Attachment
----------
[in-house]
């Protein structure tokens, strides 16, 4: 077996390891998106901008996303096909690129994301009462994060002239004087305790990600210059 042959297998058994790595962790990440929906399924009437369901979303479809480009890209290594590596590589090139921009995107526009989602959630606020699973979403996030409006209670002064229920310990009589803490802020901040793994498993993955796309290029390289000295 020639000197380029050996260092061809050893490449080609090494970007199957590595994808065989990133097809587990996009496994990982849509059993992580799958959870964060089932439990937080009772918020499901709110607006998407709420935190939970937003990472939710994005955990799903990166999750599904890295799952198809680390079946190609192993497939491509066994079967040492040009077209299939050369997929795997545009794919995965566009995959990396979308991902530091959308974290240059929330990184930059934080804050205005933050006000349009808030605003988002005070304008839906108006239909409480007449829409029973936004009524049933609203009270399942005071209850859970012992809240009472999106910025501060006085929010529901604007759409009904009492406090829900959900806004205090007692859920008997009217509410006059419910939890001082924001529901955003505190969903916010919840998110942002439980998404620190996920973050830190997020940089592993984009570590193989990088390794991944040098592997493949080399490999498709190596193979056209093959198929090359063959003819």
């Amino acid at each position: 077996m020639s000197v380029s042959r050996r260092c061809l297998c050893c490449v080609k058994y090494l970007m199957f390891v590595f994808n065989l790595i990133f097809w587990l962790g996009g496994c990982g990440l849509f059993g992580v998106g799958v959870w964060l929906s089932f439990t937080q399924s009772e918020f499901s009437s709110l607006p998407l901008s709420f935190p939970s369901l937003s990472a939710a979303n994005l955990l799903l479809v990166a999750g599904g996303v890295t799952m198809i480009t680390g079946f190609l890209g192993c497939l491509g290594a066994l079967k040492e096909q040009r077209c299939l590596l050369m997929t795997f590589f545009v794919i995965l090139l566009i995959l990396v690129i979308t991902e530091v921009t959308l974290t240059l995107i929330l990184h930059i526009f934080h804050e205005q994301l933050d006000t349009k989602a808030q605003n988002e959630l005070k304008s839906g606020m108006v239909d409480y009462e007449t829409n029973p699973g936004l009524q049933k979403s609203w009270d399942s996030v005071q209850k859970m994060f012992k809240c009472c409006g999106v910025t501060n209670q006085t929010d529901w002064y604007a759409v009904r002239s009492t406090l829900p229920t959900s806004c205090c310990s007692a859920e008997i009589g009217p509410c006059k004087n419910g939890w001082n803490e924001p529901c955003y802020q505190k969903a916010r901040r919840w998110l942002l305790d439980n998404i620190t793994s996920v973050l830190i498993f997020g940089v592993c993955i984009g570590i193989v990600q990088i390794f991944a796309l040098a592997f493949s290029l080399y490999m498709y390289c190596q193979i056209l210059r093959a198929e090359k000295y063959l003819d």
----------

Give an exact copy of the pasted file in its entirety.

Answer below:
[in-house]
């Protein structure tokens, strides 16, 4: 077996390891998106901008996303096909690129994301009462994060002239004087305790990600210059 042959297998058994790595962790990440929906399924009437369901979303479809480009890209290594590596590589090139921009995107526009989602959630606020699973979403996030409006209670002064229920310990009589803490802020901040793994498993993955796309290029390289000295 020639000197380029050996260092061809050893490449080609090494970007199957590595994808065989990133097809587990996009496994990982849509059993992580799958959870964060089932439990937080009772918020499901709110607006998407709420935190939970937003990472939710994005955990799903990166999750599904890295799952198809680390079946190609192993497939491509066994079967040492040009077209299939050369997929795997545009794919995965566009995959990396979308991902530091959308974290240059929330990184930059934080804050205005933050006000349009808030605003988002005070304008839906108006239909409480007449829409029973936004009524049933609203009270399942005071209850859970012992809240009472999106910025501060006085929010529901604007759409009904009492406090829900959900806004205090007692859920008997009217509410006059419910939890001082924001529901955003505190969903916010919840998110942002439980998404620190996920973050830190997020940089592993984009570590193989990088390794991944040098592997493949080399490999498709190596193979056209093959198929090359063959003819």
């Amino acid at each position: 077996m020639s000197v380029s042959r050996r260092c061809l297998c050893c490449v080609k058994y090494l970007m199957f390891v590595f994808n065989l790595i990133f097809w587990l962790g996009g496994c990982g990440l849509f059993g992580v998106g799958v959870w964060l929906s089932f439990t937080q399924s009772e918020f499901s009437s709110l607006p998407l901008s709420f935190p939970s369901l937003s990472a939710a979303n994005l955990l799903l479809v990166a999750g599904g996303v890295t799952m198809i480009t680390g079946f190609l890209g192993c497939l491509g290594a066994l079967k040492e096909q040009r077209c299939l590596l050369m997929t795997f590589f545009v794919i995965l090139l566009i995959l990396v690129i979308t991902e530091v921009t959308l974290t240059l995107i929330l990184h930059i526009f934080h804050e205005q994301l933050d006000t349009k989602a808030q605003n988002e959630l005070k304008s839906g606020m108006v239909d409480y009462e007449t829409n029973p699973g936004l009524q049933k979403s609203w009270d399942s996030v005071q209850k859970m994060f012992k809240c009472c409006g999106v910025t501060n209670q006085t929010d529901w002064y604007a759409v009904r002239s009492t406090l829900p229920t959900s806004c205090c310990s007692a859920e008997i009589g009217p509410c006059k004087n419910g939890w001082n803490e924001p529901c955003y802020q505190k969903a916010r901040r919840w998110l942002l305790d439980n998404i620190t793994s996920v973050l830190i498993f997020g940089v592993c993955i984009g570590i193989v990600q990088i390794f991944a796309l040098a592997f493949s290029l080399y490999m498709y390289c190596q193979i056209l210059r093959a198929e090359k000295y063959l003819d």